However, Qdoba could do more to get the word out there. The only time I even think about Qdoba is when I’m at a football game. I get a craving for delicious nachos and quesadillas but I can’t get them while I’m at the football game-I have no time! And when I am not at the game I forget about Qdoba and go to a closer place like Subway or I’ll eat on campus. I think Qdoba should have a commercial on a popular television channel or two to get the word out. They should also sponsor more events on campus such as having Qdoba cater a dining hall one night every month or so. I’m sure many Towson students would enjoy that!

When we go to the football games we are excited. Anything we see that is supporting Towson is something we support. I think it’s great that Qdoba supports our team at every football game. All they need to do now is spread the word more!

“No Pepsi, Coke!” (Did I get that right?)

  Coca-Cola is the most popular product to use product placement. According to one article written in 2007, it was mentioned on network television over 3,000 times during the first half of that year. Ads for Coca-Cola can be found practically everywhere! In television commercials and magazine and newspaper ads.  Product placement for Coca-Cola has been used in a number of movies and television shows. Check out this audition tape from American Idol! Did you notice how many times the judges Coca-Cola cups were filmed? I counted eleven, but I may have missed a few. Also, did you check out the couch two of the contestants were sitting on? It was red with white outlines of Coca-Cola bottles. Coca-Cola is one of American Idol’s top sponsors. If you check out americanidol.com you will see the Coca-Cola logo in the top right corner.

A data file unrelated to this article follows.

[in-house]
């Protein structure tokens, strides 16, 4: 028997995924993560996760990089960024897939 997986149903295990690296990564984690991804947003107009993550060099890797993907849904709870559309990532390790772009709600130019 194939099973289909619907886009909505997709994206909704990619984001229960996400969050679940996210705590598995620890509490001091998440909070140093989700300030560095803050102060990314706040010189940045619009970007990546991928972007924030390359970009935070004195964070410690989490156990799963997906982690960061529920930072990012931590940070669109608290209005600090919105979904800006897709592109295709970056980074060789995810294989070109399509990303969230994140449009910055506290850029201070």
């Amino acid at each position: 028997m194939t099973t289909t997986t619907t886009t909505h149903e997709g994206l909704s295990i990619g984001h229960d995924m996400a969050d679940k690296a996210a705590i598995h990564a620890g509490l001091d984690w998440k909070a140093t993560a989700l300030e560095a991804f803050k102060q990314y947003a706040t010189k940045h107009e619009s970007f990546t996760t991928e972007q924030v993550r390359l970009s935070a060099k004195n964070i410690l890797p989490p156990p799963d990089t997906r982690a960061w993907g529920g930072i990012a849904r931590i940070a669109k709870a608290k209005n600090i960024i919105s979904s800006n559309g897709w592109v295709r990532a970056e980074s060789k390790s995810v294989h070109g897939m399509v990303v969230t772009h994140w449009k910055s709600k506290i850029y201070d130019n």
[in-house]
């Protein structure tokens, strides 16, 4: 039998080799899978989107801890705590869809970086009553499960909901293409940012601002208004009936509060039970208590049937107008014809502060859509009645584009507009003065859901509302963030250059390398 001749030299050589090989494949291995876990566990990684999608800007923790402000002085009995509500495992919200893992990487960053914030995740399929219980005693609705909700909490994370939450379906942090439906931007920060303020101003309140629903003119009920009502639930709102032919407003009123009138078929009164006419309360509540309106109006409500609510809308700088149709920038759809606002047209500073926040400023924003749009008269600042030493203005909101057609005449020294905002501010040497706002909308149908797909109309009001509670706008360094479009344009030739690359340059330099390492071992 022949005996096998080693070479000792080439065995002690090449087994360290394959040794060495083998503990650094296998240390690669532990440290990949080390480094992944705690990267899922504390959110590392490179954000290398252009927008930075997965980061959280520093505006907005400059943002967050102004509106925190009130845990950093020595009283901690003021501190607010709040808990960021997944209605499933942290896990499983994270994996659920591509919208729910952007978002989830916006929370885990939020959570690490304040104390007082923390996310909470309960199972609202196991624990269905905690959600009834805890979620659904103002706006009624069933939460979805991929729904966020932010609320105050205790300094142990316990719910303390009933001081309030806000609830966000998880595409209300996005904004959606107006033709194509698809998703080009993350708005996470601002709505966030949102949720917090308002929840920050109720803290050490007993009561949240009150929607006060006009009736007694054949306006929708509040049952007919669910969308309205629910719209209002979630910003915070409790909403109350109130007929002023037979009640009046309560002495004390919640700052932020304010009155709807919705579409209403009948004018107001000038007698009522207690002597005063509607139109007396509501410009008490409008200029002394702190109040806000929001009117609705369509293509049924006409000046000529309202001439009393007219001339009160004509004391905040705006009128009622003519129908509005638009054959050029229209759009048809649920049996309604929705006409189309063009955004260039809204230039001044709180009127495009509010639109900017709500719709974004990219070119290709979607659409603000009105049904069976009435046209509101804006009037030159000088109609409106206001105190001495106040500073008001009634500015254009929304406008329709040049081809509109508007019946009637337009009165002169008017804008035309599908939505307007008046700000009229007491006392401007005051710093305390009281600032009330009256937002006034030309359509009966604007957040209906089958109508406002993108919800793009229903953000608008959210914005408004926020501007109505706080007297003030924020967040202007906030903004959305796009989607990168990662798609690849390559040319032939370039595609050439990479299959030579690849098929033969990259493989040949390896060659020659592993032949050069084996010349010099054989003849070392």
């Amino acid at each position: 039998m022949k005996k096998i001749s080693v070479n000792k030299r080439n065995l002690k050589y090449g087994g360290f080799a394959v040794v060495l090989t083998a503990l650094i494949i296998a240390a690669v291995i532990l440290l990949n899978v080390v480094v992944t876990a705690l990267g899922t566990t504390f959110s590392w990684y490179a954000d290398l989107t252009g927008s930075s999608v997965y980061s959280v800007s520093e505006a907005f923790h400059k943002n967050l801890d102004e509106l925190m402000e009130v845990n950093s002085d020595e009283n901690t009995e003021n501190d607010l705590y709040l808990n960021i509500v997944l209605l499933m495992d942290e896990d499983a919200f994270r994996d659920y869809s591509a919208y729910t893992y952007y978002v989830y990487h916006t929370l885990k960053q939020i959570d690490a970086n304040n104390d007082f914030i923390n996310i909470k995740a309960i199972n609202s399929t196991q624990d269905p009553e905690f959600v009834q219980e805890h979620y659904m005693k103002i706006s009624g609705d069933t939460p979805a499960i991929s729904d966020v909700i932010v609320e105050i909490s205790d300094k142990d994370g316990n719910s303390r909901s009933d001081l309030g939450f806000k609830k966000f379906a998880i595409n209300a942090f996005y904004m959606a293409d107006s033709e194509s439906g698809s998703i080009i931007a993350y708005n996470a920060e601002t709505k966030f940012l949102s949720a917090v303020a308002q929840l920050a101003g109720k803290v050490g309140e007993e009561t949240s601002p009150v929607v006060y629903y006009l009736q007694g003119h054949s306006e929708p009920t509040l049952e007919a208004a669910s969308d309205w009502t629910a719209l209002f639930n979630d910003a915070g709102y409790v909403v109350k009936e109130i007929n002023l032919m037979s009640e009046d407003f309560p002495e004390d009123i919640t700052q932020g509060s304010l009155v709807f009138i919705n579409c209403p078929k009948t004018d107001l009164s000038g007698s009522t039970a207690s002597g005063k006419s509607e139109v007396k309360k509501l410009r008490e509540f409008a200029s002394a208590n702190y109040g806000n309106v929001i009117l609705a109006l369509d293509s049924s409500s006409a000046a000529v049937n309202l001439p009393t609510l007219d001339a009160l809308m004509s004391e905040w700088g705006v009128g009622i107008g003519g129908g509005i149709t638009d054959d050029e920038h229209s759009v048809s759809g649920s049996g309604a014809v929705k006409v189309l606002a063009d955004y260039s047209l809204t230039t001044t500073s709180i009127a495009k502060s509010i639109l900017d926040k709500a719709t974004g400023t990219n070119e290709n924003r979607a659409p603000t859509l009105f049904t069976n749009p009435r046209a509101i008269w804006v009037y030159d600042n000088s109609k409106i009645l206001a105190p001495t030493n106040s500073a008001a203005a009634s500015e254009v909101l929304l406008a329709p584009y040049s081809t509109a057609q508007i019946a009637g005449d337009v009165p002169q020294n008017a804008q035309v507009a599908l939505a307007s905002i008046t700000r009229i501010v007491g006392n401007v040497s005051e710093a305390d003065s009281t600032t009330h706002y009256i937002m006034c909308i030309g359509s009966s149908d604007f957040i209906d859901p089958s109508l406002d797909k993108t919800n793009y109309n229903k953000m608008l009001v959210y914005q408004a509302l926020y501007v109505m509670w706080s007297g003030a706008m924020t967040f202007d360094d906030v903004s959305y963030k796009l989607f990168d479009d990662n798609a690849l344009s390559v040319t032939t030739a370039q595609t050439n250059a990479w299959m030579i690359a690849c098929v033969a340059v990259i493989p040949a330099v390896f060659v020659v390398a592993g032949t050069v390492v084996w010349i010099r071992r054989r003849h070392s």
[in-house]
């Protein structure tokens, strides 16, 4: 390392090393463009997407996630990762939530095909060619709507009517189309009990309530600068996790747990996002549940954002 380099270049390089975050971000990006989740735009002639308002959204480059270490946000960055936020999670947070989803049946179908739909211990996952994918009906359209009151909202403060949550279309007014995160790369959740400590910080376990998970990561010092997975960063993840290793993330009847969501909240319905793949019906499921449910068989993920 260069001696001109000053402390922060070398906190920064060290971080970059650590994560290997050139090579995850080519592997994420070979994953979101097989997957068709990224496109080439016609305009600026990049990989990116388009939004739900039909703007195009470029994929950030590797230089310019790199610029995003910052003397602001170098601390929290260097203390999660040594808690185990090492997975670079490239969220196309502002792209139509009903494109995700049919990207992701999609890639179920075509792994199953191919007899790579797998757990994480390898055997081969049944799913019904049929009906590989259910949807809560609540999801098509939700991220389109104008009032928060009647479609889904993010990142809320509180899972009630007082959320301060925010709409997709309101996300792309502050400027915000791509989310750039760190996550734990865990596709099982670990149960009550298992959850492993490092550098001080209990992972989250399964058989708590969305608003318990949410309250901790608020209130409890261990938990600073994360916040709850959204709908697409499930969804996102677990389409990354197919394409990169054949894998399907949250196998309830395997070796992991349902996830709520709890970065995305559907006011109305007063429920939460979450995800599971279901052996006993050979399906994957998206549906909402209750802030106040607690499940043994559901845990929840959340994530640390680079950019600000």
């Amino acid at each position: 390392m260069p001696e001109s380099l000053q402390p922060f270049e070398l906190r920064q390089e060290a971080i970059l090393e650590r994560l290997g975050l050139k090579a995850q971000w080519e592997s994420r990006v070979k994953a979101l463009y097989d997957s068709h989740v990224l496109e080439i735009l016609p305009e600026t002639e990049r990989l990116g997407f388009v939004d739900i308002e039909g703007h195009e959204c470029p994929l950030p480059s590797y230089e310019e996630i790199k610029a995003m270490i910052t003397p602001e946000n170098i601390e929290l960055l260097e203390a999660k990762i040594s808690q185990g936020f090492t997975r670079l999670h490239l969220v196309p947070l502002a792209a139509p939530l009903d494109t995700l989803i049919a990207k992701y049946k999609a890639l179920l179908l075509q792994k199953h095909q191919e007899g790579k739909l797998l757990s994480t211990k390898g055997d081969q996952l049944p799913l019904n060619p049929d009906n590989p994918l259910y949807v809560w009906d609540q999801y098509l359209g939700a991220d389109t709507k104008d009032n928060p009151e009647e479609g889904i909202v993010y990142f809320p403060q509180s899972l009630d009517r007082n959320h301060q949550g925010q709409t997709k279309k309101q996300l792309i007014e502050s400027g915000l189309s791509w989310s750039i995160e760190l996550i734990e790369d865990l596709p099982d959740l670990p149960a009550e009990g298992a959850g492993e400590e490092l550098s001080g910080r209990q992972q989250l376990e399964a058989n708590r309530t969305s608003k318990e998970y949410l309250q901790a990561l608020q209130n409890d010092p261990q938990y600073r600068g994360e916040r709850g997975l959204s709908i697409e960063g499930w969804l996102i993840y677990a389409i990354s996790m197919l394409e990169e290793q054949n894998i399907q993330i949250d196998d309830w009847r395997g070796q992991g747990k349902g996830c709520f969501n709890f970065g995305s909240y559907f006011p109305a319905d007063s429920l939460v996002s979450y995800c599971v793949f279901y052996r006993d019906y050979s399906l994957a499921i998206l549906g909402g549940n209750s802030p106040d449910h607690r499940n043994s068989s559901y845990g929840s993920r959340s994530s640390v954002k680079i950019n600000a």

But American Idol isn’t the only place to find Coca-Cola. Commercials for the sugary soda are played everywhere. Since before the 1950s Coca-Cola has entered our homes to join our family. Think about it: while watching your favorite television program with your family Coca-Cola comes in and influences us to buy it. And the commercials are targeted to all different types of people. Like in this commercial with African Americans. They don’t actually talk about the product or say the name; it just shows a group of young African American men singing gospel music while holding Coca-Cola cans. The message they were sending was that Coca-Cola is for everyone.

    Coca-Cola also knows how to be seasonal! Every year Coca-Cola comes out with a fun new Christmas commercial, reminding you to enjoy a nice, ice cold coke this holiday season! It even features a song by Natasha Bedingfield!

Many celebrities have endorsed Coca-Cola throughout the years. Some famous ones are with Christina Aguilera, Bill Cosby, and Courtney Cox and David Arquette.

Coca-Cola has been around since 1886. Billions of people drink this delicious soda daily. It is sold in schools, shopping malls, restaurants and other stores. Some might call it “The soda of America”.

Look here if you asked Alice

A book that has had a great influence on me is  Go Ask Alice. Beatrice Sparks is the listed author by the United States government but the actual owner of the diary is unknown. The book is fiction but when it first came out it was believed to be non-fiction. It is the story of an anonymous teenage girl with a low self-esteem who becomes addicted to drugs. 

      I read this book in my English class when I was a high school sophomore. Before we started reading the book we talked about different kinds of drugs and their effects. We also talked about how the book got it’s name. Everyone was curious where the name Alice came from, since the actual author is never said. We learned that the title is a line from the song White Rabbit by Jefferson Airplane.  The song is interpreted to be about the story Alice in Wonderland and mentions the use of drugs.